Montana has previously ruled on the difference created by "some other legal transaction between the two." In DeShaw v. Johnson (1970), 155 Mont. 355, 472 P.2d 298, we permitted a claim of indemnity against an employer even though the injury occurred under the Workers' Compensation Act, because there existed between the indemnitor and indemnitee a written save-harmless agreement. We saw there on the part of the employer an obligation separate and apart from any obligation owed through the injury to the employee.

In Holly Sugar Corp. v. Union Supply Co. (Colo. 1977), 572 P.2d 148, employee Pust proceeded against Union on various products liability theories. Union responded by joining employer Holly as a third party defendant, seeking indemnity for any liability which Union might incur. The Colorado Supreme Court, in examining the situation, determined that the Montana compensation statutes and the Colorado statutes were similar with respect to the exclusivity provision, and that since there was no guidance under then existing Montana law, it would assume that Montana would hold as Colorado had, that the Colorado act prohibited a common law indemnity action by a third party against an employer in a compensation-covered case. Following this decision, Judge William D. Murray decided in Ambo v. Duff-Norton Company v. Jelco, Inc., (No. CV-77-41-BU, D.Mont. 1978), 35 St.Rep. 660, that this Court would hold that an employer who had paid an employee under the Montana Workers' Compensation Act was immune from any third party indemnity claim arising out of the same incident.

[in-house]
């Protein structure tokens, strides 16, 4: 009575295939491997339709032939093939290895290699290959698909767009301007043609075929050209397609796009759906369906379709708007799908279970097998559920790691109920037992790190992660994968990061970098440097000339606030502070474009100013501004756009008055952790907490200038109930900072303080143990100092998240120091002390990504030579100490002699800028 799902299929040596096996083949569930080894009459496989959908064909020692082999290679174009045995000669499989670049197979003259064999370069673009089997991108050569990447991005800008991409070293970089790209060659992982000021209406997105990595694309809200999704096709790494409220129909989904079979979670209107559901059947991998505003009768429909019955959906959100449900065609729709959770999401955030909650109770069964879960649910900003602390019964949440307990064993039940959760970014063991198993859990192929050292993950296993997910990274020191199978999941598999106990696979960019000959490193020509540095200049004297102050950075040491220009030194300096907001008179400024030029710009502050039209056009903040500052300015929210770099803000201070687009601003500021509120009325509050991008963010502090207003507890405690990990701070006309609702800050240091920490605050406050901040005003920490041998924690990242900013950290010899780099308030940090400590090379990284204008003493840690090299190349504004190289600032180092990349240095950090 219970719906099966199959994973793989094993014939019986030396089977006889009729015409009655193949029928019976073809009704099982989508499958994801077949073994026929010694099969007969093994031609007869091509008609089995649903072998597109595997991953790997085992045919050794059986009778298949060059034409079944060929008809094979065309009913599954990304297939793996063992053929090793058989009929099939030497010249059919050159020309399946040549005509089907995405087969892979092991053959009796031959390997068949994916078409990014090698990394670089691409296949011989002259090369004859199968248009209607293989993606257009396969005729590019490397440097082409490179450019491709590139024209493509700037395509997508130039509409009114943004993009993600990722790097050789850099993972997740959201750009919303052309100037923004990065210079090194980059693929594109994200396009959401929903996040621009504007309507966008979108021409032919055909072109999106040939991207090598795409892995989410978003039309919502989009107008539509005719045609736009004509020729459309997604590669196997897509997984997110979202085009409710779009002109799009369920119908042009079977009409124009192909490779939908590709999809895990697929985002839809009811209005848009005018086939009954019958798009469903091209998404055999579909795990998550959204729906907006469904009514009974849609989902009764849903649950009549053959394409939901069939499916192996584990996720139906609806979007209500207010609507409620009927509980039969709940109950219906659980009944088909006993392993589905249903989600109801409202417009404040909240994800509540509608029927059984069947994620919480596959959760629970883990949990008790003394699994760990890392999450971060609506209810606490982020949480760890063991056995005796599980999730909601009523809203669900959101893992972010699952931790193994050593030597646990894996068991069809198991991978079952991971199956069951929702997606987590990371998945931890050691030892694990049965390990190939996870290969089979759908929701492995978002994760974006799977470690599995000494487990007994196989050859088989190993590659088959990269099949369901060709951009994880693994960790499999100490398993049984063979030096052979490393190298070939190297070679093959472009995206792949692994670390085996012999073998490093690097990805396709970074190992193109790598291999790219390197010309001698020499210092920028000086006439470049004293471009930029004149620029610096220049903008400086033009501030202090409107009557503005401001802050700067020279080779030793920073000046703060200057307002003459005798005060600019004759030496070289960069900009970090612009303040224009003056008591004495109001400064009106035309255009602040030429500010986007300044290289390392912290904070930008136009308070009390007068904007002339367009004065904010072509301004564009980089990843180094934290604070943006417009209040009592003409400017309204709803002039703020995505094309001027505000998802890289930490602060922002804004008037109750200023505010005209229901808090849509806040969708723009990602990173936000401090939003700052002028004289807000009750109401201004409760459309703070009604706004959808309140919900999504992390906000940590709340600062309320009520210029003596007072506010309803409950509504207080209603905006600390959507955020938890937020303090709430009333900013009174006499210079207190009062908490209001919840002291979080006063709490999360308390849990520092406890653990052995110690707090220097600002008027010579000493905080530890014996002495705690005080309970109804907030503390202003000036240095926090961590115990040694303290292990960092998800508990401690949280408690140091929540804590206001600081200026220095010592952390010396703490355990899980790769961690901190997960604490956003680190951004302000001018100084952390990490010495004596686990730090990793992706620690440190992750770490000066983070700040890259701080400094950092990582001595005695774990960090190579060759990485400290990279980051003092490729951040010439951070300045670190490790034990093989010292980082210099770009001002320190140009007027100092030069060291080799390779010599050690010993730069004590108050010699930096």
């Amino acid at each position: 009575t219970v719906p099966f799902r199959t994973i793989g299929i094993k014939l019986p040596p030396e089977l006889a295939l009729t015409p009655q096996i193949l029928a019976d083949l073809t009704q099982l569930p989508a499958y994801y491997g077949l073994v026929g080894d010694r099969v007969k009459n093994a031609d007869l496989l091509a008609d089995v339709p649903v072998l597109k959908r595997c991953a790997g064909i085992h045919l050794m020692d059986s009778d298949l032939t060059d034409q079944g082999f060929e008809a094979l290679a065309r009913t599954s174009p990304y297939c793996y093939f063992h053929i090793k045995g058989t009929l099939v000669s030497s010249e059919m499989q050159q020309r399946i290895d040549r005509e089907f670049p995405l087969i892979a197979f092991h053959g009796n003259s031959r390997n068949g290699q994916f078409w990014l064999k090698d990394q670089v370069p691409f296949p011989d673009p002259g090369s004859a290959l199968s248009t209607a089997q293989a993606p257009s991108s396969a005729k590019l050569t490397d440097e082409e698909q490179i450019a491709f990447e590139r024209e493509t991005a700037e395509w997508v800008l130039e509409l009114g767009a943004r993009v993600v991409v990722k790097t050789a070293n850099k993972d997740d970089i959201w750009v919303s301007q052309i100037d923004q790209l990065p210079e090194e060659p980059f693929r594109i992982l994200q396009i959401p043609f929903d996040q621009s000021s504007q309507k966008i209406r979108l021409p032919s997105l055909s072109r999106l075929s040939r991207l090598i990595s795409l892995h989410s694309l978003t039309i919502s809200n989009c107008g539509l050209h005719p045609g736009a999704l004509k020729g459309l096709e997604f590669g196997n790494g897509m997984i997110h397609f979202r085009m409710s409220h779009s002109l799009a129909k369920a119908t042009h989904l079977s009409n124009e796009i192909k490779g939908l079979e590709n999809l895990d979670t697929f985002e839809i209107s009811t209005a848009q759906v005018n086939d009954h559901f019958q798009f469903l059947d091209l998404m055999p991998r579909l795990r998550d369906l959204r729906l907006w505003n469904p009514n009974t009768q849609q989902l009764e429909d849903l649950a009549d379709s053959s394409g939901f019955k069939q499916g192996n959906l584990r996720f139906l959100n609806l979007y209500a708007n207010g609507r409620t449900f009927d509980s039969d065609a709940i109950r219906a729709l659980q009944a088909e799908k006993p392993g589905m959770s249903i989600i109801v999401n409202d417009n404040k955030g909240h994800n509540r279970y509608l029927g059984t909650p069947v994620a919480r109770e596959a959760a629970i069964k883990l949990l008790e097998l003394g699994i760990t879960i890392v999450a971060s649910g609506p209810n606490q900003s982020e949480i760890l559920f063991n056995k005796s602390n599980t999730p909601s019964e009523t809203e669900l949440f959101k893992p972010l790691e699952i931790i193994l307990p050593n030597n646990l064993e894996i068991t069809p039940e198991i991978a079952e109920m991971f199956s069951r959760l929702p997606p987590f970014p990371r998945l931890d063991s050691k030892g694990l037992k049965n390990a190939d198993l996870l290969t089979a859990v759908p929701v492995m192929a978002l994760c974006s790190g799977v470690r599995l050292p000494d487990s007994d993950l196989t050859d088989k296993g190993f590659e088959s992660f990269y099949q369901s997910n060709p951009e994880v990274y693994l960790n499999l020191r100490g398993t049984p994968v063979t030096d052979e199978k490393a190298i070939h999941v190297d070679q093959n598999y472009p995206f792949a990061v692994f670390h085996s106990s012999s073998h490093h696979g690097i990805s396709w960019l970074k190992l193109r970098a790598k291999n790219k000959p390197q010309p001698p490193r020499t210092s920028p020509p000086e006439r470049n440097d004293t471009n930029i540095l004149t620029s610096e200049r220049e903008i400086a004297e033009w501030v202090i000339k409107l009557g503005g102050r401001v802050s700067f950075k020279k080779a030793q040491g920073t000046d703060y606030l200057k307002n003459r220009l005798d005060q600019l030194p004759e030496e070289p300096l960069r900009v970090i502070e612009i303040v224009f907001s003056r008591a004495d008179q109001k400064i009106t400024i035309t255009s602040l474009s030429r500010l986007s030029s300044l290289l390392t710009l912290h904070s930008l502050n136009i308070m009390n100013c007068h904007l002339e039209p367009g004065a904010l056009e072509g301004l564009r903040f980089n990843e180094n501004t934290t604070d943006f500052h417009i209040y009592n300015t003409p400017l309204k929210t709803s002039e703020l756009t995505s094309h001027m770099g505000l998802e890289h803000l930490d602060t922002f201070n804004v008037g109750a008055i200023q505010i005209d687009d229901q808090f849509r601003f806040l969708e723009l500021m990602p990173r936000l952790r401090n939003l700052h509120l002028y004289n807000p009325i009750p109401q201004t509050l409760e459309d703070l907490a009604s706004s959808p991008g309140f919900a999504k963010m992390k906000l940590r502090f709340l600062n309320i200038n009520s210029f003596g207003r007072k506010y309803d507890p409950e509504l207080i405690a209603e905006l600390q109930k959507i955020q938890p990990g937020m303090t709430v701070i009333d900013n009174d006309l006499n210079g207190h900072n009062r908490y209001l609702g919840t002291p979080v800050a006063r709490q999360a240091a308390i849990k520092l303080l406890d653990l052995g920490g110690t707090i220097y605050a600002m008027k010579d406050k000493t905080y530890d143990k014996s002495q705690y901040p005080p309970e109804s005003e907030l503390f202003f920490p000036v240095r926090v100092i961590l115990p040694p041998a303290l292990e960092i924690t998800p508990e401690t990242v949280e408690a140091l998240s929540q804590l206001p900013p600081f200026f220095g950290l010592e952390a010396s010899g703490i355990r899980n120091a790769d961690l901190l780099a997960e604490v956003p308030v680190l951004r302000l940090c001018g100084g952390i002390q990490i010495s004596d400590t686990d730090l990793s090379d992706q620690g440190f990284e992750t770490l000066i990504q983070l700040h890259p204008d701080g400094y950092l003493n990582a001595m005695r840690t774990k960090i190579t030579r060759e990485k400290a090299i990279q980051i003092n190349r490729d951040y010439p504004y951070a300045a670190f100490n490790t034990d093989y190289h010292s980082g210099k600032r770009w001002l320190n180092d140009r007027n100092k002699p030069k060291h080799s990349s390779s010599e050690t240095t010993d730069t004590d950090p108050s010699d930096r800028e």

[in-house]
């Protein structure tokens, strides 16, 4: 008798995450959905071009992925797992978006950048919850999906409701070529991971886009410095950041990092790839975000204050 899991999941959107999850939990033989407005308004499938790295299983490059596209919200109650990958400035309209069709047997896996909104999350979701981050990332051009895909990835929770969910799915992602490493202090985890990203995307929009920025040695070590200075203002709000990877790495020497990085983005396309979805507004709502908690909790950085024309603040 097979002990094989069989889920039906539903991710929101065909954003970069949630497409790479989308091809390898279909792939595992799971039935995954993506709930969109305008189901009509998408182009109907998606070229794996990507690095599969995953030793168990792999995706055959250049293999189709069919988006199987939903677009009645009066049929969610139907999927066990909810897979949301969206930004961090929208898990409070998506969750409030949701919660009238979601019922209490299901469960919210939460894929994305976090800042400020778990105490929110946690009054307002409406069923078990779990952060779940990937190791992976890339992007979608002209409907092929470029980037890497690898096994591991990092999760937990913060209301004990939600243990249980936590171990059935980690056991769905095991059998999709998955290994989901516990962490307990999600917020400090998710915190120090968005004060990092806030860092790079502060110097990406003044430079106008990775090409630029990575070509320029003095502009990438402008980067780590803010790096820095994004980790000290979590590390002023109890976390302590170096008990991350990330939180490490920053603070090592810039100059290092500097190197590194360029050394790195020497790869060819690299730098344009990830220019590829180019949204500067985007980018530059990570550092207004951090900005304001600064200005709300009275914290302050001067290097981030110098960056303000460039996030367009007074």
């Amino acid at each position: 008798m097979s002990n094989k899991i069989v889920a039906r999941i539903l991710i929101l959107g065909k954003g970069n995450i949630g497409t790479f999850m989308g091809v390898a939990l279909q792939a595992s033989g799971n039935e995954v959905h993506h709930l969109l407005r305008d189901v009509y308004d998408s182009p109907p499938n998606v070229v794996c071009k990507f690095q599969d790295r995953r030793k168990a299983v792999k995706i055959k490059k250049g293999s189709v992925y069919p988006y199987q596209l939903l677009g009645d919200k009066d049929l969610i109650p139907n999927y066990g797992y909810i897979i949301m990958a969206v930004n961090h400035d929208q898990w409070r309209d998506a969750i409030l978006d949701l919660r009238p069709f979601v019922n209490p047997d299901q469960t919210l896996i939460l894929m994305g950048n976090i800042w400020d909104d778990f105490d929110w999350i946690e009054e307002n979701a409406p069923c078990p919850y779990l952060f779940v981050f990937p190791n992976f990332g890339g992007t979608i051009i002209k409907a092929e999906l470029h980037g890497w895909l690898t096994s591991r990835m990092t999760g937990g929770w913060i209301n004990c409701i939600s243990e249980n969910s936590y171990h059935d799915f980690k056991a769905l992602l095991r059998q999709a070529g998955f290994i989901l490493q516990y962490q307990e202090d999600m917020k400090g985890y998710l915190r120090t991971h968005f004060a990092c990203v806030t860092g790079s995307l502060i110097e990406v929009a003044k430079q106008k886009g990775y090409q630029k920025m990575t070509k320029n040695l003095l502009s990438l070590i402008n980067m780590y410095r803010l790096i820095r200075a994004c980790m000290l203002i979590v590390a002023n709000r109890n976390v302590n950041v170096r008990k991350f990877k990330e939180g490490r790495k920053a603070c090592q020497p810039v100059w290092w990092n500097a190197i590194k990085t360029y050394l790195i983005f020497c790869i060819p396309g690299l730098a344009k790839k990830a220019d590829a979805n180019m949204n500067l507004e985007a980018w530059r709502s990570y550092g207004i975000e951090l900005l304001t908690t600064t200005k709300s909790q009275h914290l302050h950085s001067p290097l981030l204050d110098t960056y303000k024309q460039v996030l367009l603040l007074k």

Larson, supra, in discussing injuries from the use of products purchased from a manufacturer, poses the question and result logically enough:

". . . But when a purchaser buys a product, does he make an implied contract with the manufacturer to use the goods in such a way as not to bring liability upon the manufacturer? This would be stretching the concept of contract out of all relation to reality. The court's approach to the matter assumed that the employer's duty to the manufacturer, if any, would have to be one based on its relative negligence, and on that basis could not survive the exclusive-liability clause. . . ." 2A Larson, Workman's Compensation Law, § 76.44, P. 14-402.